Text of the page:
When you think about what dinner might have been like 8,000 years ago in a village in Turkey, you might assume the cuisine would be fairly limited. But that would be … wrong.
These families dined on a wide range of food, including dairy, cereal grains, legumes, and non-dairy animal proteins, some of the food processed and mixed into porridge or soups.
By analyzing the oils, fats, and waxes absorbed into the pottery, mostly bowls and jars, used in the Neolithic Era, researchers determined that in Çatalhöyük in Anatolia, families ate mixes of cereal, dairy, and meat products, while particular vessels may have been reserved for specialized foods, like cow’s milk and milk whey.
Due to this analysis, the researchers know that people consumed dairy products from sheep, goats, and cows. The meat came from goats, sheep, cows, and deer. Cereals included barley and wheat, and legumes included peas and vetches.
“Interestingly, many of the pots contain evidence of multiple food types in a single vessel, suggesting that the residents mixed foods in their cuisine, potentially as porridges or soups, or that some vessels were used sequentially for different food items, or both,” according to a study published in the Nature issue of October 2018.
“Here we have the earliest insight into people doing this kind of milk processing,” Hendy said in an interview with Smithsonian. “Researchers have found milk in pottery in earlier times, but what’s exciting about this find and this technique is that we can see actually how people are processing their dairy foods, rather than simply detecting its presence or absence.”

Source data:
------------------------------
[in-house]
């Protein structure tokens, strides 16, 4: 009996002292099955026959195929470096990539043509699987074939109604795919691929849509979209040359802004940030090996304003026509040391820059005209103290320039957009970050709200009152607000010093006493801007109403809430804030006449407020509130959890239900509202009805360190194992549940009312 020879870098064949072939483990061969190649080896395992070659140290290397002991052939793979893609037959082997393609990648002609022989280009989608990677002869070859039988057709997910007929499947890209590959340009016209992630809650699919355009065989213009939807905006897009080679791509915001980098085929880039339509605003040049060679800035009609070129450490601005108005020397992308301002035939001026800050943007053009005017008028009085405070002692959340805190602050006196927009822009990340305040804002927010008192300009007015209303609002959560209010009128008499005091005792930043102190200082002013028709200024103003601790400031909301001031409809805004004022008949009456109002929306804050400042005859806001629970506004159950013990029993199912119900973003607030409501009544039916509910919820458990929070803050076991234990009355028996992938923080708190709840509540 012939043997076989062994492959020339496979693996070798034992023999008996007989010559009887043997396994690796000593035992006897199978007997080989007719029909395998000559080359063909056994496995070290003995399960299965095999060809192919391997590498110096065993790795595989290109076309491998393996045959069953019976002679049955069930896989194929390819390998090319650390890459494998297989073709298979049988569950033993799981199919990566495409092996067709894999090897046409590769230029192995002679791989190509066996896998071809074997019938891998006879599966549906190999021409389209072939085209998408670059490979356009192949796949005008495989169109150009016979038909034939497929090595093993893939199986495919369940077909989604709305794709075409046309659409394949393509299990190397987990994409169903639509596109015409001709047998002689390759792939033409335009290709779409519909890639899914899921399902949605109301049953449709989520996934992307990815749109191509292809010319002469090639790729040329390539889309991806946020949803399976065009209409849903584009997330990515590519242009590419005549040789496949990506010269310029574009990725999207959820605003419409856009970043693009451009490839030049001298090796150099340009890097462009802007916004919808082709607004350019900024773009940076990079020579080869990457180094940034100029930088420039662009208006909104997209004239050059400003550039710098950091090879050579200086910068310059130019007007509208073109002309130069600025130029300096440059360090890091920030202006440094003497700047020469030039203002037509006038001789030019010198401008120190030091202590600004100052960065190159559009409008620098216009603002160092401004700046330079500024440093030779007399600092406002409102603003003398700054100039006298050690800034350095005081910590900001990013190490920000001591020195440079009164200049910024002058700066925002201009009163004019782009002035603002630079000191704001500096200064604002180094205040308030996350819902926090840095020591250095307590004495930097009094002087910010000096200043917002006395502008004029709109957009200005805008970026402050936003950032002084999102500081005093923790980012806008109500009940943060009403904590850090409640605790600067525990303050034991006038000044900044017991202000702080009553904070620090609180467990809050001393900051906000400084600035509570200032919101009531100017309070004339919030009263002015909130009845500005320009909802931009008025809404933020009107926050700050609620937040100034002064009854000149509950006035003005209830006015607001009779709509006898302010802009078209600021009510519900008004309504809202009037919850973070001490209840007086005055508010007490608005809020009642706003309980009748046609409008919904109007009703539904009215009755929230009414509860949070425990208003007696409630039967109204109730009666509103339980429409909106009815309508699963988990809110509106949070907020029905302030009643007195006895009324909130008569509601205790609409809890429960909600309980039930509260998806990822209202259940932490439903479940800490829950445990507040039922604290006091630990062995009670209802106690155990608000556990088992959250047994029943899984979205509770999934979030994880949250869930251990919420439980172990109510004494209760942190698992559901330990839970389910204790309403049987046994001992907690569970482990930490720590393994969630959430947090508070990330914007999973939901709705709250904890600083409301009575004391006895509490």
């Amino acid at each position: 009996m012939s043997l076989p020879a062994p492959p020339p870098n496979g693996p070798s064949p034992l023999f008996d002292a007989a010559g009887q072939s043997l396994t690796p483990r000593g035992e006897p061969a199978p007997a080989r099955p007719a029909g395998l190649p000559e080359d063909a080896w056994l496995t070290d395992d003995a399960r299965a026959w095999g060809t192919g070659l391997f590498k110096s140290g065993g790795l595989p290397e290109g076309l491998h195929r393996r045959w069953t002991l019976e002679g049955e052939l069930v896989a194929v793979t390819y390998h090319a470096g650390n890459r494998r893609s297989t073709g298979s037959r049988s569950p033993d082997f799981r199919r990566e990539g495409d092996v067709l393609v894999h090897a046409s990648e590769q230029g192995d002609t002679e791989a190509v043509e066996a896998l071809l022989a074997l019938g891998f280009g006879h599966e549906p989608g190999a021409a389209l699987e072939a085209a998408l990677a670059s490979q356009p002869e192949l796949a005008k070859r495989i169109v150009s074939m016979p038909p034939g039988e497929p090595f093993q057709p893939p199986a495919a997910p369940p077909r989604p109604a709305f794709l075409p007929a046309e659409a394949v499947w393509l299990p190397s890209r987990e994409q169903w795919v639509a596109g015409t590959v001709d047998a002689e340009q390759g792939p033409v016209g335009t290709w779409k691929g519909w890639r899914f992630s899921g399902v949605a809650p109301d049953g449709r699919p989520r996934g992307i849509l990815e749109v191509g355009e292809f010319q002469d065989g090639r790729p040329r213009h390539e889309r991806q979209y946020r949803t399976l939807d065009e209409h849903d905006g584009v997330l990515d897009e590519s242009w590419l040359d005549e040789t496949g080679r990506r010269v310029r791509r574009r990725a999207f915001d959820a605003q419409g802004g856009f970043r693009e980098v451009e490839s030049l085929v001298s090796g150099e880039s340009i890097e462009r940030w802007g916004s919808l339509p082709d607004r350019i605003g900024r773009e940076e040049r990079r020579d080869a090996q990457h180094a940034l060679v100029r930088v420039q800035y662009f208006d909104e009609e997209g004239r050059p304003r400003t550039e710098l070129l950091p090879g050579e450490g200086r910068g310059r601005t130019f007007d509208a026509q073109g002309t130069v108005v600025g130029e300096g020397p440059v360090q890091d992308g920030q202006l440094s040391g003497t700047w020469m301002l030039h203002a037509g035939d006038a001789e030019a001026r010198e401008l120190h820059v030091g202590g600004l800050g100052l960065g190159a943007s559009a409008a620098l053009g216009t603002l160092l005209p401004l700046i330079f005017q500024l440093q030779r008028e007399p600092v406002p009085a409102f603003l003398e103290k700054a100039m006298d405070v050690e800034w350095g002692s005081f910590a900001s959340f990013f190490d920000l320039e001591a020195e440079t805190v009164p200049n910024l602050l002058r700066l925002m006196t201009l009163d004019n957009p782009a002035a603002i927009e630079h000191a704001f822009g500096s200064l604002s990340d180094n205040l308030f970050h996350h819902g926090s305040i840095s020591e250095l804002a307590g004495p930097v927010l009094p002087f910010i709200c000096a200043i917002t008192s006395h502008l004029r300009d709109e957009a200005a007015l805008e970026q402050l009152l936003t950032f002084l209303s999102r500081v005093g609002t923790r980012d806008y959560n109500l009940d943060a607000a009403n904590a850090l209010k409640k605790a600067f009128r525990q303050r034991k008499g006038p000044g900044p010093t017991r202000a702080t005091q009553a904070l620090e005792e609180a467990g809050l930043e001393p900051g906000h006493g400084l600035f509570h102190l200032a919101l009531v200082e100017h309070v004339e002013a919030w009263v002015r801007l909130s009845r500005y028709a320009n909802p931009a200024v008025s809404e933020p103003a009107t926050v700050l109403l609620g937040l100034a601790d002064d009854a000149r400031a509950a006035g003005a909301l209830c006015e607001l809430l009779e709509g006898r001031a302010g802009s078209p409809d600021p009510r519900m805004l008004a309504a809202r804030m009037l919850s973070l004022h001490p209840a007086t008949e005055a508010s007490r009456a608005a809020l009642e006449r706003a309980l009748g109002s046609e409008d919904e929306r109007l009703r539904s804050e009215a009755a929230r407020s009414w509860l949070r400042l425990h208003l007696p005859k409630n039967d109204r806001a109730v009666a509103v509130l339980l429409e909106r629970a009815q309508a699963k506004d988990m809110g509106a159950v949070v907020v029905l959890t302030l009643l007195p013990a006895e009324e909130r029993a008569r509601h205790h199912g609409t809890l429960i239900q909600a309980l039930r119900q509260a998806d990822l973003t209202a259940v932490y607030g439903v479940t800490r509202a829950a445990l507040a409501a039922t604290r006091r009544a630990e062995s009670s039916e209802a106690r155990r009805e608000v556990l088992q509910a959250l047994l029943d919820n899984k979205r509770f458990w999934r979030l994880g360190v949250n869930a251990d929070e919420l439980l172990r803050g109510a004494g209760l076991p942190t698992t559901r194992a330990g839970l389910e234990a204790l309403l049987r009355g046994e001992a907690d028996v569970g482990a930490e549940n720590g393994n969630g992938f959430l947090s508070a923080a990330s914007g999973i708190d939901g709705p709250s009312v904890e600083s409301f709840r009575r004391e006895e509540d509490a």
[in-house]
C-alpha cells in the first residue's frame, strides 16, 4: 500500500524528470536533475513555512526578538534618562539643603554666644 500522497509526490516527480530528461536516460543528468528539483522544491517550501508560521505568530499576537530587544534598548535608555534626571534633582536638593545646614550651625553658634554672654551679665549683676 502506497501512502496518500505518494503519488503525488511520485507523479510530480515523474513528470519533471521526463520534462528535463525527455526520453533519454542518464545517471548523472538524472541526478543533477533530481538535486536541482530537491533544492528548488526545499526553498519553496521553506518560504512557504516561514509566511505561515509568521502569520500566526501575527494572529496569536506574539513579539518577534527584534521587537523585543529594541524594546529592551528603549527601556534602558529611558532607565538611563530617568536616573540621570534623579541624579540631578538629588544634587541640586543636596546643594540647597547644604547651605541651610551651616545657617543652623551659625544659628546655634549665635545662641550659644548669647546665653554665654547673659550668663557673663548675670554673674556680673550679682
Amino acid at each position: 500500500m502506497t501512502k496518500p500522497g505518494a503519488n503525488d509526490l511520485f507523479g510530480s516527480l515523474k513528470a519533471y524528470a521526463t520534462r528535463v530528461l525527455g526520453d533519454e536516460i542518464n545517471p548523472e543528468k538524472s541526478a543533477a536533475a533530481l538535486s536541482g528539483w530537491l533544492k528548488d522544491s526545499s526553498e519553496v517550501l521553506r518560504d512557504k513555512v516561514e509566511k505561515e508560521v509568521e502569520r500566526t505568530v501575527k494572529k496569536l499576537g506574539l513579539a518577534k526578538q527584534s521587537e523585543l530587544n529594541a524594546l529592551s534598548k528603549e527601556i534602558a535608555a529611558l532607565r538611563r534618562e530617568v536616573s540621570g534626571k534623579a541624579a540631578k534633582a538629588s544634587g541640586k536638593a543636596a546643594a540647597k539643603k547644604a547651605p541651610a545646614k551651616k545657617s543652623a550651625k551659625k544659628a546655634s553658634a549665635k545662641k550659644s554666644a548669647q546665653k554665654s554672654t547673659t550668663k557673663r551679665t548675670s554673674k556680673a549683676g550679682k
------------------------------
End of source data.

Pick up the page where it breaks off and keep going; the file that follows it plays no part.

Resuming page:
This method of analyzing diets thousands of years ago is gaining ground among researchers.
“In Southwestern Asia, Africa and Europe, lipid residue analysis has fundamentally advanced our understanding of the development of early pastoral economies,” said the report.
Researchers were able to get very detailed ideas of what was eaten.
“Archaeobotanical remains show a diversity of plant remains at Çatalhöyük West, such as cereals (einkorn wheat, emmer wheat, new-type glume wheat, free-threshing wheat and barley), wild mustard, pulses (lentil, pea, bitter vetch, chickpea, grass pea) and fruit and nuts (hackberry, pistachio and Prunus species),” concluded the report.
The study authors speculate that the proteins survived in their potsherds because of limescale buildup on the vessels. But scientists won’t know just how long proteins can survive until they pull samples from many more sites of different ages and different environments.
Çatalhöyük is considered one of the best preserved Neolithic sites in the world. It is located southeast of the Turkish city of Konya, about 90 miles away from Mount Hasan.
The settlement was founded around 7500 BC and was inhabited for over two millennia. Houses were built directly next to each other in every direction.
Since the 1960s, excavations have uncovered a densely packed Neolithic (New Stone Age) settlement which dates back 9,000 years.
Today all that is visible on the surface of Çatalhöyük is two mounds: the smaller and more recent to the west of the site and the larger and more ancient to the east. When researchers dig below the surface, they find complicated societies.
Teams of experts from around the world are currently working there to understand the lives of the people who lived here.
We hope you are enjoying The Vintage News. Please consider helping us with our journey to bring popular historical content to everyone by becoming a supporter today. Thanks.Become a Supporter